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Implement a regular spreading schedule to avoid overfilling storage.

February 28, 2024

3 Min Read
Farm buildings on a winter day
MANURE SPREADING: Managing swine manure during fall and winter is essential to minimize environmental impacts and maintain a healthy and sanitary animal environment. romester/Getty Images

by Casey Zangaro and Sarah Fronczak

A proper plan for handling and storing manure during harsh and severe weather conditions, particularly in cold and wet weather, can reduce the likelihood of surface and groundwater contamination.

Managing swine manure during fall and winter is essential to minimize environmental impacts and maintain a healthy and sanitary animal environment. Michigan State University has tips for fall and winter manure management:

Storage and handling. Storing manure in a covered storage facility is the best way to keep it dry. Other options include a facility to capture any rain encountering the manure. The water is disposed of along with the waste or allowed to evaporate within the facility. The facility should have an impermeable clay concrete, asphalt or compact clay base.

Place the storage away from surface and underground drainage systems to prevent leakage and contamination of nearby water sources. Regularly inspect and maintain the manure storage to address any potential issues. Implementing a regular spreading schedule to avoid overfilling will also decrease the risk of waste washing away.

Nutrient management planning. Swine manure can be a valuable nutrient for farming crops. Even small amounts of livestock manure can benefit gardens and soil health. A nutrient management plan that considers the nutrient content of swine manure and the specific crop nutrient requirements is an excellent starting point to realize the value of your manure.

The NMP should guide manure application to fields, considering the timing, rates and application methods to optimize nutrient utilization while minimizing environmental impacts.

Application timing. During fall and winter, it's crucial to consider weather conditions, such as rainfall and snowmelt, when planning manure application. Avoid applying manure before heavy rain or when the ground is saturated, as it increases the risk of nutrient runoff and water pollution. Frozen and snow-covered ground also increases the risk of runoff. If you must spread manure during the winter (consult state laws), spread it on fields with a slope of 6% or less.

Choose a manure application method appropriate to the type of manure and the equipment available, as well as one that will minimize nutrient runoff to maximize crop uptake. Incorporate manure into the soil using injection or incorporate within 24 hours. This will reduce the exposure of nutrients to surface runoff as well as maintain the nutrients in the soil for the crop.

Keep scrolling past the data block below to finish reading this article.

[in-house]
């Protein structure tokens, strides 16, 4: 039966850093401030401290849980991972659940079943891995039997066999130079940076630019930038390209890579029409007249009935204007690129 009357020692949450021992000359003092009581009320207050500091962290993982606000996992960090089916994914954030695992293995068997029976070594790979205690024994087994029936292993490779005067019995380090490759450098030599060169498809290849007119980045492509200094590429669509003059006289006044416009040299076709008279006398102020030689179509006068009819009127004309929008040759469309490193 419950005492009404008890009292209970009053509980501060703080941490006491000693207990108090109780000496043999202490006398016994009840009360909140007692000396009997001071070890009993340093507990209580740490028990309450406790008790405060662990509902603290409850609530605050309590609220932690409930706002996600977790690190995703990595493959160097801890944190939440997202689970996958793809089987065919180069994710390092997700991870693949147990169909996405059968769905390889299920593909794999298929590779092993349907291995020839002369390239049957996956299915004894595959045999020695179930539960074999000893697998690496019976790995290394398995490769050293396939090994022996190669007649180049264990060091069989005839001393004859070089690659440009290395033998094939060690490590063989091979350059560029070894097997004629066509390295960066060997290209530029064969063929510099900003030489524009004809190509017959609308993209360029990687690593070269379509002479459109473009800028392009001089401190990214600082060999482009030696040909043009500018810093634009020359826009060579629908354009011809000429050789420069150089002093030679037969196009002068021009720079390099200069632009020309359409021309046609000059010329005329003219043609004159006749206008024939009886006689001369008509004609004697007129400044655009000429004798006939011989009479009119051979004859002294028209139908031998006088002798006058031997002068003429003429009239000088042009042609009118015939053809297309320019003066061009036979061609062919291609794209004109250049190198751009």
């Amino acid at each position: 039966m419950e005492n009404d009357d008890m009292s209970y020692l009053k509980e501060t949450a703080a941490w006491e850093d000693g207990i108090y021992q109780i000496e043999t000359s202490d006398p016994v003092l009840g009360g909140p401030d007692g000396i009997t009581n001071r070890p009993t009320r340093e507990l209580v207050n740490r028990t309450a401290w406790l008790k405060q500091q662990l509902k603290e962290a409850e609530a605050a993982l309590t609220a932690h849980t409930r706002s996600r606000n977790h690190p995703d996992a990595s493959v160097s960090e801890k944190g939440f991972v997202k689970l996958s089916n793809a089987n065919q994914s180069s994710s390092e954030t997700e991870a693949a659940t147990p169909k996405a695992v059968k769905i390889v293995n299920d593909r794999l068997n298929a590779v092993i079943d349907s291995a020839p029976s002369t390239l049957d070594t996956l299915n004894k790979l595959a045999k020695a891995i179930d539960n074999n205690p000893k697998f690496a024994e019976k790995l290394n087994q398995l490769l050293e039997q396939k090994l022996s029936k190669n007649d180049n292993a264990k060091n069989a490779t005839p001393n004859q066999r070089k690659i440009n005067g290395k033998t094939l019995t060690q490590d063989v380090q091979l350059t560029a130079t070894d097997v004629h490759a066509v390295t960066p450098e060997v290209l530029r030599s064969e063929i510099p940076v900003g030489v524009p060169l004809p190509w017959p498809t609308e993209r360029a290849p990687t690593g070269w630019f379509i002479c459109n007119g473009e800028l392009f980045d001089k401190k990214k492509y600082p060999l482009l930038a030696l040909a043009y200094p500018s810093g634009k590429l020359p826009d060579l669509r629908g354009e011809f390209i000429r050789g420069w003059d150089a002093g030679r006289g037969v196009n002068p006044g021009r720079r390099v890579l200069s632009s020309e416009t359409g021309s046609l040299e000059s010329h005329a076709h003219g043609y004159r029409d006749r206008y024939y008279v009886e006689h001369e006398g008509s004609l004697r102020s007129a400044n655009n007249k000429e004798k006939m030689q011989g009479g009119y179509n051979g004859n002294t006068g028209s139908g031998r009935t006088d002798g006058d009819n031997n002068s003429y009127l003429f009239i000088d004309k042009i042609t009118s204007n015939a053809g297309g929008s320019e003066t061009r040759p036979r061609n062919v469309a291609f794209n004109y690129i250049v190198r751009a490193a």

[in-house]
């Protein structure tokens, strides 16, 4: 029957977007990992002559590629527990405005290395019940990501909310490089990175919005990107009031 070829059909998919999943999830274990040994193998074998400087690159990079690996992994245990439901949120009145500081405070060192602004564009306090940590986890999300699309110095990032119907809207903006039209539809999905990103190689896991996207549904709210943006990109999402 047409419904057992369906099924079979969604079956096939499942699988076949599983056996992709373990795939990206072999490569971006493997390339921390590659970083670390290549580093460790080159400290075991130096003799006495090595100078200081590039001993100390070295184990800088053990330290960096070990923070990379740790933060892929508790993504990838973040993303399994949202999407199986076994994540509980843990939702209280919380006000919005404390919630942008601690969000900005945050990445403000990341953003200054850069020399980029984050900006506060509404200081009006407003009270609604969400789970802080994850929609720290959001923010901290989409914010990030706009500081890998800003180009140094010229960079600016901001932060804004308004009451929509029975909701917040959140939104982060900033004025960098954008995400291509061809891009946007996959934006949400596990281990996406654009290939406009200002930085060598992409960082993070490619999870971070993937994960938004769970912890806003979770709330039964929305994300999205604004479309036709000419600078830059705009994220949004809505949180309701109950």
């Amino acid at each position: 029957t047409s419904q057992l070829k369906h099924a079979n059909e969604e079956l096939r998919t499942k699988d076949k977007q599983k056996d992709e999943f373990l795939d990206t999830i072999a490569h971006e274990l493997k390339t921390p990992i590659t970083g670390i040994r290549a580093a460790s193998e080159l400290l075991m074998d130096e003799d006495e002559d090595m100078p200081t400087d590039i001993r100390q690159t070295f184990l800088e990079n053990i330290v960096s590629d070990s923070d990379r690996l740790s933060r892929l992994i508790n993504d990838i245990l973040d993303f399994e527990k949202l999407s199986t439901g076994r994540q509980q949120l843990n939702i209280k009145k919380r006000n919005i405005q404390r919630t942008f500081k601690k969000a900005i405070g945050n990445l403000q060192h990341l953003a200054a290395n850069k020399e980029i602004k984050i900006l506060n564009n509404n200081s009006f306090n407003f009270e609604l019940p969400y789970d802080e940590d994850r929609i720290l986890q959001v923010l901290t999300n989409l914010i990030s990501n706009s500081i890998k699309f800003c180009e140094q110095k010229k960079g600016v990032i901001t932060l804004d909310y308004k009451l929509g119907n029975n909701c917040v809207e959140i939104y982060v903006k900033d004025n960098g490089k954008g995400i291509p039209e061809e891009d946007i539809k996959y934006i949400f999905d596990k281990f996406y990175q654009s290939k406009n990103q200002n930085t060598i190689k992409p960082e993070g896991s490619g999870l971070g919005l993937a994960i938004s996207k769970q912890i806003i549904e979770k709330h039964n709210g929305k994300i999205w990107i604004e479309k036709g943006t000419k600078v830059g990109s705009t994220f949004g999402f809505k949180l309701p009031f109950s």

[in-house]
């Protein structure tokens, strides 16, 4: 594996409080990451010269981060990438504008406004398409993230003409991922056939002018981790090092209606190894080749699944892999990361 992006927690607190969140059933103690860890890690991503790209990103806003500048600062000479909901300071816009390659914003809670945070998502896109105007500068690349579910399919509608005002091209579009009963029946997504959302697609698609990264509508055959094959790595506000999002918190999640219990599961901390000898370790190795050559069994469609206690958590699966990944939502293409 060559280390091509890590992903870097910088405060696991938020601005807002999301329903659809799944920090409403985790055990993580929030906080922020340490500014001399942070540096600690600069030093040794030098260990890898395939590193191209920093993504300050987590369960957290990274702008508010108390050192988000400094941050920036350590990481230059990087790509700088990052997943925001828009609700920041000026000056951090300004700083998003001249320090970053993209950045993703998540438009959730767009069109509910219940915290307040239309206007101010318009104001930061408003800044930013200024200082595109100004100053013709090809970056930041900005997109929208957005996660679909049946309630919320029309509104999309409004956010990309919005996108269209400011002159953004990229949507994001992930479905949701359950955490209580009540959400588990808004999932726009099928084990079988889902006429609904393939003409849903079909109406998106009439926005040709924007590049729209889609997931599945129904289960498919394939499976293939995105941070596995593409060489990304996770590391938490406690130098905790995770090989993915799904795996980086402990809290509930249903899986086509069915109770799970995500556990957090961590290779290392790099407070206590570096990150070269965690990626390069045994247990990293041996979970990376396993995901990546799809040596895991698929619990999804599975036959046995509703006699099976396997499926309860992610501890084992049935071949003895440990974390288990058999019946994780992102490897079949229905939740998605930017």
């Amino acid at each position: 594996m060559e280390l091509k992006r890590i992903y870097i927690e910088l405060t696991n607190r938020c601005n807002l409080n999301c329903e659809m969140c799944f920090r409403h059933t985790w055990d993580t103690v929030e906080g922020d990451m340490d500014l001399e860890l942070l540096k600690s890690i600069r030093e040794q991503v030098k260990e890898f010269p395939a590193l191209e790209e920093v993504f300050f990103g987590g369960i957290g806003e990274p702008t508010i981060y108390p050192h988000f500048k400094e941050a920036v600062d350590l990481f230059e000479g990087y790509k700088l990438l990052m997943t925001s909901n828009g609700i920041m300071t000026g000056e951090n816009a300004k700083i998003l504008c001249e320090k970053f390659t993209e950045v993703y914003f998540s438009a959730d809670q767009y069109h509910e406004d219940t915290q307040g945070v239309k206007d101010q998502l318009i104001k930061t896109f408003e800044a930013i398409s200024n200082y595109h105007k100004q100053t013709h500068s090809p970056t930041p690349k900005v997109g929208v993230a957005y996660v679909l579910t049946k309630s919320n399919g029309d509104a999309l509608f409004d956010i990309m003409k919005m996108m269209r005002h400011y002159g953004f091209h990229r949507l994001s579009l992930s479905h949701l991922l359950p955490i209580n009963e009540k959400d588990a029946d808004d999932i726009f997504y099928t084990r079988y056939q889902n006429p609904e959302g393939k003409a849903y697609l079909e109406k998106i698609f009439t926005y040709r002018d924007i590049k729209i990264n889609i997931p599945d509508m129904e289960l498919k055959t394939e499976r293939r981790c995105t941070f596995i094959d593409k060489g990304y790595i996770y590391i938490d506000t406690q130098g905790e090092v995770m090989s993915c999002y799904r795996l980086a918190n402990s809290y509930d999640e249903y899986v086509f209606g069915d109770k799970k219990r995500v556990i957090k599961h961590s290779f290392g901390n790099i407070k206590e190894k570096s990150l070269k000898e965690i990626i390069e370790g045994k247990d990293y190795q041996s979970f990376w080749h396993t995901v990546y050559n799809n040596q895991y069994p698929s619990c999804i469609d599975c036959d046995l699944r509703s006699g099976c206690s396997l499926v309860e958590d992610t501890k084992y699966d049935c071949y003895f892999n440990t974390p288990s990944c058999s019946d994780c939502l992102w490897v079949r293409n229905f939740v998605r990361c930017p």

Setback distances. Adhere to setback distances from water bodies, wells and sensitive areas outlined in local regulations and, in Michigan, the Generally Accepted Agricultural and Management Practices (GAAMPs). These distances help protect water quality by reducing the risk of nutrient runoff and contamination.

Record-keeping. Maintain accurate records of manure application rates, timing and locations. These records are essential for compliance with regulations, tracking nutrient inputs and evaluating the effectiveness of your manure management practices. A manure record sheet is provided in the Michigan State University Extension Small Farm Manure Management Planning fact sheet.

Stockpiling. Manure to be spread soon can be stockpiled in fields. Properly manage these stored piles to avoid odors. Covering these stockpiles with straw or blankets can help with odors and pests. Place the pile where leaching and runoff will not occur or where protections are in place.

Equipment maintenance. Regularly inspect manure-handling equipment — such as pumps, spreaders and injection systems — to ensure they are in good working condition. Repair any leaks or malfunctions promptly to prevent spills and environmental contamination. To learn about proper inspection, consider becoming certified through the Michigan Manure Hauler Certification Program.

Compliance with regulations. Stay informed about local, state and federal manure management and nutrient application regulations. Comply with these regulations to protect the environment, maintain good community relations, and avoid potential penalties or fines.

The Michigan Department of Agriculture and Rural Development has several resources available. The Generally Accepted Agricultural and Management Practices for Manure Management and Utilization document contains rules and regulations to follow for manure handling and storage for all livestock species.

Zangaro and Fronczak write for Michigan State University Extension.

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